Some Actinic bulbs do miss the blue spectrum plants want. Many others hit the band perfectly however, and do supply light for photosynethesis.
I've seen statements from Tom Barr (I think) that it doesn't matter where in the usable spectrum the light is. Actinics are biased towards the blue, but I would imagine that for the majority of bulbs, for the majority of the spectrum they are supplying light that is useful to the plants. They're just not as good as any of the plant-specific bulbs and they're not pleasing to look at.
 

·
Registered
Joined
·
21,012 Posts
From a science point of view....

Actinics is 420nm/460nm wavelength, which enables it to penetrate deeper in water but not is Kelvin rated (mainly blue)

Blue Light is around 420nm in wavelength and penetrates deeper in tanks.
Red light is around 700nm in wavelength and filters out more rapidly.

At a 6,000K rating the ratio between red and blue light is equal. As you move higher say to 10,000K the blue light is higher.

Plants need both red and blue light. Algae tends to prefer yellow/red light so sticking to the 10K bulbs is a common since it limits the red light spectrum. If you used just Actinics you would mainly get blue light and not enough red light to make it to the bottom of the tank to do much of anything for plant growth.

I hope that makes sense....science wise why you need the 6,500K/10K versus the actinic.
I have yet to see any good test results that demonstrate that actinic lights don't help plants grow. Logically I agree with much of what you said, but I don't think the testing has been done, or at least it hasn't been widely reported on forums. Perhaps that is because most people find that actinic light makes a planted tank look ugly. So, they don't really care what it might do for the plants.

The loss of light intensity versus water depth is very slight for the tank depths we normally use - up to 24 inches or so - no matter what the color of the light. And, that is true for reef tanks too. But, corals generally grow in deeper water than that, so they do get more blue light than red light. People use actinic lights on reef tanks primarily because they like how it looks.

Algae grow where they can get light. I know of no comparative test results that show a preference for any particular light spectra by algae in aquariums.

Most light specs are in lumens, which are biased to match the human eye sensitivity, but human eyes are not very sensitive to red light. So, the PAR intensity from a light with a given spectra isn't likely to match what your eyes tell you, or what lumens based spectral intensity charts show.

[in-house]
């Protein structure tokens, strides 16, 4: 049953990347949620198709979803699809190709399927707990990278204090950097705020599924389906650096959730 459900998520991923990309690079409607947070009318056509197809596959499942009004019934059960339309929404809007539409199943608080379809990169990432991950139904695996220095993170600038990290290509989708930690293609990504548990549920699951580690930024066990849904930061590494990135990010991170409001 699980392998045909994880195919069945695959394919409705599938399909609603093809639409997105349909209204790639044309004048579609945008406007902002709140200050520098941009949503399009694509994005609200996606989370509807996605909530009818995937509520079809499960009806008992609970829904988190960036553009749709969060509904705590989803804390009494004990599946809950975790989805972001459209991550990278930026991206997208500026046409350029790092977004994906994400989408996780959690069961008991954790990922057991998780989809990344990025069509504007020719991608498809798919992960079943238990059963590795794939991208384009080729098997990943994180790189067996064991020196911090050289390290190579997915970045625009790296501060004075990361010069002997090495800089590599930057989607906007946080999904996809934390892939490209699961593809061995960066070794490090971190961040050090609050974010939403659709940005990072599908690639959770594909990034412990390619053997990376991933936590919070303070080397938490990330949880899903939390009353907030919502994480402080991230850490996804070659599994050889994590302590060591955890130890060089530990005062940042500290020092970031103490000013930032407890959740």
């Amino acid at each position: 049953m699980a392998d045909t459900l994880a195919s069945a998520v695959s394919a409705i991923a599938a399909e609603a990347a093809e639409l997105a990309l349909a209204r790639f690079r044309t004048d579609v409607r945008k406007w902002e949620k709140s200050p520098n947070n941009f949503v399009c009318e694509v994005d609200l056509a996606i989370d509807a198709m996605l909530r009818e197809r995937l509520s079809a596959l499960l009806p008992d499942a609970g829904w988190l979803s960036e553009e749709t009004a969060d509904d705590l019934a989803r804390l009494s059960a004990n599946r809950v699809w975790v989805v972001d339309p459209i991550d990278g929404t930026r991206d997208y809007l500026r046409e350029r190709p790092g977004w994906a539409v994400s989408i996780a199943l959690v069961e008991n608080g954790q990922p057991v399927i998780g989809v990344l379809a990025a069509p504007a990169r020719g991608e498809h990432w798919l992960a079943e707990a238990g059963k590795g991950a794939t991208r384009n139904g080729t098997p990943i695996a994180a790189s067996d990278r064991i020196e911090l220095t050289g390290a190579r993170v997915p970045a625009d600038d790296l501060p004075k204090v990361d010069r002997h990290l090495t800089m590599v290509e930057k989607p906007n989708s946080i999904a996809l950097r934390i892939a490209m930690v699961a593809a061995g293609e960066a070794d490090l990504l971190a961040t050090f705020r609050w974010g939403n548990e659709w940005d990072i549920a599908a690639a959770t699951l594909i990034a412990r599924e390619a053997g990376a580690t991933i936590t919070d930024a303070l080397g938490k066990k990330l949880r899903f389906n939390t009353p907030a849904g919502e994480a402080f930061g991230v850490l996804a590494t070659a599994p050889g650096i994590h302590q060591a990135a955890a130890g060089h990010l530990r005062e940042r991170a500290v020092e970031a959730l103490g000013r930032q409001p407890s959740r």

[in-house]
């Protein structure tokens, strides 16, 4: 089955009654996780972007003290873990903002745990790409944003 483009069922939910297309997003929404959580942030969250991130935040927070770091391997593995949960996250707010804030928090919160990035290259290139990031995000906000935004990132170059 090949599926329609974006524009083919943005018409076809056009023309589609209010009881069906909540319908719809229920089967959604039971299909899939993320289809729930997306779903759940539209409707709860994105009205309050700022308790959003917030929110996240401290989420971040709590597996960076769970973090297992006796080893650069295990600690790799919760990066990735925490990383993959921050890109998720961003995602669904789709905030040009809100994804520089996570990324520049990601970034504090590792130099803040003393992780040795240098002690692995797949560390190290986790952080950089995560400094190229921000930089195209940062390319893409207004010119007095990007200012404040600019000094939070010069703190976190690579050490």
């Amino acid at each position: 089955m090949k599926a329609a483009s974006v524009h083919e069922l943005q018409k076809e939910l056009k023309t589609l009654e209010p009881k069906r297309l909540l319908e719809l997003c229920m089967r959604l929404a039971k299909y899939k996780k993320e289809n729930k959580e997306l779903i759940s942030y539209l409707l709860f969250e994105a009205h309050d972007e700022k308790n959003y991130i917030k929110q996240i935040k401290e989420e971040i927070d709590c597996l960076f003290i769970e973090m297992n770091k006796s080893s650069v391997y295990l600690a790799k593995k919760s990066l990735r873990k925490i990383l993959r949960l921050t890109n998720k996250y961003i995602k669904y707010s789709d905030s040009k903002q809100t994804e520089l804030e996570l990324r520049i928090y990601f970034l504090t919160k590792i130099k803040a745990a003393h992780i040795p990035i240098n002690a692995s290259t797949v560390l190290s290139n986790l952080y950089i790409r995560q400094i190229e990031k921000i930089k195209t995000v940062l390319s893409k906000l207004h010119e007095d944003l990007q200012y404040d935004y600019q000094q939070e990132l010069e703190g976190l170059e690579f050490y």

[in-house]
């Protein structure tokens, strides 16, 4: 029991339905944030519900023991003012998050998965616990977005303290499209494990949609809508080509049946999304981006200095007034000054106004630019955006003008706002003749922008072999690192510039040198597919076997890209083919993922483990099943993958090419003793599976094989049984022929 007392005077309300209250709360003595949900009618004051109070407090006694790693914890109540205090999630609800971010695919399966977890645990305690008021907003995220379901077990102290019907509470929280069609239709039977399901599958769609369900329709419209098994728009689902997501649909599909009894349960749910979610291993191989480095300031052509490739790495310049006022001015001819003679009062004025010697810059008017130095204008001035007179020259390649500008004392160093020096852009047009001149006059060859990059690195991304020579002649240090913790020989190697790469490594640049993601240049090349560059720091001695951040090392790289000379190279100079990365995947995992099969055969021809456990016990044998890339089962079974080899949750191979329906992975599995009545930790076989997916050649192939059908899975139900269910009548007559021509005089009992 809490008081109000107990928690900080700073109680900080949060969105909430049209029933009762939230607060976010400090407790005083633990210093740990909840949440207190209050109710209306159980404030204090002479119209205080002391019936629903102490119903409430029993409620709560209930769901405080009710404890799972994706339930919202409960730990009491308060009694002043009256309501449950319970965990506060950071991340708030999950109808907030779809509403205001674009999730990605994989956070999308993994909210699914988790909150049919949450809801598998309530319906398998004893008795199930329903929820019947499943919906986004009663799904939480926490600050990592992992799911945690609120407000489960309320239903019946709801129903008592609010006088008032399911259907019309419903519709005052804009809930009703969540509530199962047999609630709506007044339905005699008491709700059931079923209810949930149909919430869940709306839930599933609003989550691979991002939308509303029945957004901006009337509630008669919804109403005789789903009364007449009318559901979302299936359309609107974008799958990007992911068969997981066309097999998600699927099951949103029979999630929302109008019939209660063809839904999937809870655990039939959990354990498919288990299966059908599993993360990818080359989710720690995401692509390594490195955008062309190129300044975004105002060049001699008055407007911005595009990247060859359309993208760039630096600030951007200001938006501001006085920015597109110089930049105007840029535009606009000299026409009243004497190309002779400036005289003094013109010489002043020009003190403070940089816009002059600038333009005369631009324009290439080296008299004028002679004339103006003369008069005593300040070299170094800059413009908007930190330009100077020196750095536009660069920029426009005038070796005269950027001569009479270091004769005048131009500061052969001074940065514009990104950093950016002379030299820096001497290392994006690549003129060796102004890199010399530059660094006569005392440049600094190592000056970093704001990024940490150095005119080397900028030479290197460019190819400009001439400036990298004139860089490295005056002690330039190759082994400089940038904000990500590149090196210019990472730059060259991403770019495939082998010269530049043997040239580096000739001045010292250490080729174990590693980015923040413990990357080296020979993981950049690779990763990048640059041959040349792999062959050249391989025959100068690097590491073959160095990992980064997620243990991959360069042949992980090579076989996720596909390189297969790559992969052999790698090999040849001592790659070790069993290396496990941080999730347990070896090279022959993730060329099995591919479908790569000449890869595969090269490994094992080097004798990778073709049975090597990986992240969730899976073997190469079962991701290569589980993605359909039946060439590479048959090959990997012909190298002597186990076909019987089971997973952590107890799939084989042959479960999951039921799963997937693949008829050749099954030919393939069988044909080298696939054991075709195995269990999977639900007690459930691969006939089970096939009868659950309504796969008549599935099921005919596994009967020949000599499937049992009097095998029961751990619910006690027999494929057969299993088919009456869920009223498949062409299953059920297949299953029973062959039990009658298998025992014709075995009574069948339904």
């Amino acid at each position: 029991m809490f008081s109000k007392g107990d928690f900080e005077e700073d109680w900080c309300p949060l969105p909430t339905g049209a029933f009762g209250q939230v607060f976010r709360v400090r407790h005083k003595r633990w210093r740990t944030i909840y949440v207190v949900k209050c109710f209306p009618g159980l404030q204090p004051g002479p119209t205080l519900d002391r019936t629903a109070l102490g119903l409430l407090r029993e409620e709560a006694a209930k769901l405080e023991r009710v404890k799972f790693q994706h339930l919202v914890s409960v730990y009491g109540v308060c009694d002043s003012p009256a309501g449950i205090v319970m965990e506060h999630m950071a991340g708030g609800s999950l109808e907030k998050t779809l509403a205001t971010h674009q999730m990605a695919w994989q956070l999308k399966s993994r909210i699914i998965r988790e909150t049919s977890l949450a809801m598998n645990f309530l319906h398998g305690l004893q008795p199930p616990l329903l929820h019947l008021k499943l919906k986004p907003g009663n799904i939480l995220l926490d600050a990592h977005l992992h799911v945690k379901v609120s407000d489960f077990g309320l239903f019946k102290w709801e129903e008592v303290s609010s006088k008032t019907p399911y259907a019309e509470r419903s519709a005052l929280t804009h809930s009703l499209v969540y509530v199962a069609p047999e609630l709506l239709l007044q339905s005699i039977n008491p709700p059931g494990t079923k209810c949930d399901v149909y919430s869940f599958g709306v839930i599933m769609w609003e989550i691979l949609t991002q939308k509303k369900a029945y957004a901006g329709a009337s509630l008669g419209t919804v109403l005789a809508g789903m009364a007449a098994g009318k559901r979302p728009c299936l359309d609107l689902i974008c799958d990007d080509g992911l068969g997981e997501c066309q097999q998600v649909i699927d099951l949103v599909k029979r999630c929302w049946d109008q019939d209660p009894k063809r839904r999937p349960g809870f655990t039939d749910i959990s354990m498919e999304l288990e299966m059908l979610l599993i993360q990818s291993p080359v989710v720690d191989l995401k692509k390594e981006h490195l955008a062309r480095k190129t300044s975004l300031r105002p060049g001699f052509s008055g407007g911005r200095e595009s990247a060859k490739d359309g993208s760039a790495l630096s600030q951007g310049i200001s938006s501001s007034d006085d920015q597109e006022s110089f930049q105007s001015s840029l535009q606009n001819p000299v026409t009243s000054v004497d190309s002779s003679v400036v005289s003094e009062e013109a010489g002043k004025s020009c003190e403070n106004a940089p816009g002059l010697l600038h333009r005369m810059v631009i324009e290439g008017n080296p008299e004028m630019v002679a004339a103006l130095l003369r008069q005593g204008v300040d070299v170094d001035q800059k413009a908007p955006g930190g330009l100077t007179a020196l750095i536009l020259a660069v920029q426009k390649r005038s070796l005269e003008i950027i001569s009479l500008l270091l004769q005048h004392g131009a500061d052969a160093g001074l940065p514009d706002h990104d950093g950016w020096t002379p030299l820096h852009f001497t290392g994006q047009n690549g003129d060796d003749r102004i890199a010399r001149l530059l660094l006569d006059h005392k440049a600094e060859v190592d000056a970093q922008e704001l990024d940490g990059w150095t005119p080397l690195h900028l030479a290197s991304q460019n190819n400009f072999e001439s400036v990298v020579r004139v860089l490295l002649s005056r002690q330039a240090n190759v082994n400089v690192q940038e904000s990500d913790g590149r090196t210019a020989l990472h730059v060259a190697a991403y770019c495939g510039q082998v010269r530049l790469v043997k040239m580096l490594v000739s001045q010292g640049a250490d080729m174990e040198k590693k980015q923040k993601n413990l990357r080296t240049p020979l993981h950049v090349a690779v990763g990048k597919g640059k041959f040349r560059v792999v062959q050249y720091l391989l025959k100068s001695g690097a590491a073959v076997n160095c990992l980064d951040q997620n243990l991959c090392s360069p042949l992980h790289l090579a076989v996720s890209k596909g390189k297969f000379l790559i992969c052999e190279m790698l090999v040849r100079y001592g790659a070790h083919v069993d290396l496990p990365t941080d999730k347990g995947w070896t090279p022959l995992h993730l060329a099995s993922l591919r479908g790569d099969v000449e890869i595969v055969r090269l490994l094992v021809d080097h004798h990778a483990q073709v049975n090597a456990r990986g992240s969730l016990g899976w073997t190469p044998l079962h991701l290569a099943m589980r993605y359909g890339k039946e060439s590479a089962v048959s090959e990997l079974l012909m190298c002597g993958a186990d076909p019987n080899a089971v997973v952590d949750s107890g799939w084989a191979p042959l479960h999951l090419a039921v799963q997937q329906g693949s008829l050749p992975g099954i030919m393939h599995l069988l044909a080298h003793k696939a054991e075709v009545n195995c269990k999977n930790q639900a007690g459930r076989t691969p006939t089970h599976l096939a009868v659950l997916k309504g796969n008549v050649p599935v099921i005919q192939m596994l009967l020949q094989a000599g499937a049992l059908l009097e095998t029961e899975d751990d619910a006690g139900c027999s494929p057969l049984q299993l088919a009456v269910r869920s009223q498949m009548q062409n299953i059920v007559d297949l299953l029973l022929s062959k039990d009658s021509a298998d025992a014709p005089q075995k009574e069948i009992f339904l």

·
Registered
Joined
·
999 Posts
I wasn't saying that actinic lights don't help plants grow just that they only supplied the blue light that the plants need and not the red light. Chlorophyll absorbs at the two wavelengths, red (620–750 nm) and blue (450–495 nm). Green (495–570 nm) is not absorbed (for the most part) and is reflected (hence why MOST plants are green).

The blue spectrum is fairly close to the green spectrum so you have a chance of loss unless you're on the low end....plus some actinic are rated at 420nm (Violet) so you are below blue there.

As for Algae I found this interesing tidbit on Google.

"Red wavelengths are absorbed in the first few metres of water. Blue wavelengths are more readily absorbed if the water contains average or abundant amounts of organic material. Thus, green wavelengths are often the most common light in deep water.

Chlorophylls absorb red and blue wavelengths much more strongly than they absorb green wavelengths, which is why chlorophyll-bearing plants appear green. The carotenoids and phycobiliproteins, on the other hand, strongly absorb green wavelengths. Algae with large amounts of carotenoid appear yellow to brown, those with large amounts of phycocyanin appear blue, and those with large amounts of phycoerythrin appear red.

At one time it was believed that algae with specialized green-absorbing accessory pigments outcompeted green algae in deeper water. Some green algae, however, grow as well as other algae in deep water, and the deepest attached algae include green algae. The explanation of this paradox is that the cell structure of the deepwater green algae is designed to capture virtually all light, green or otherwise. Thus, while green-absorbing pigments are advantageous in deeper waters, evolutionary changes in cell structure can evidently compensate for the absence of these pigments."
So in the end if you know what type of pigments your plant has you can tailor the light to it.
 
1 - 14 of 14 Posts
Top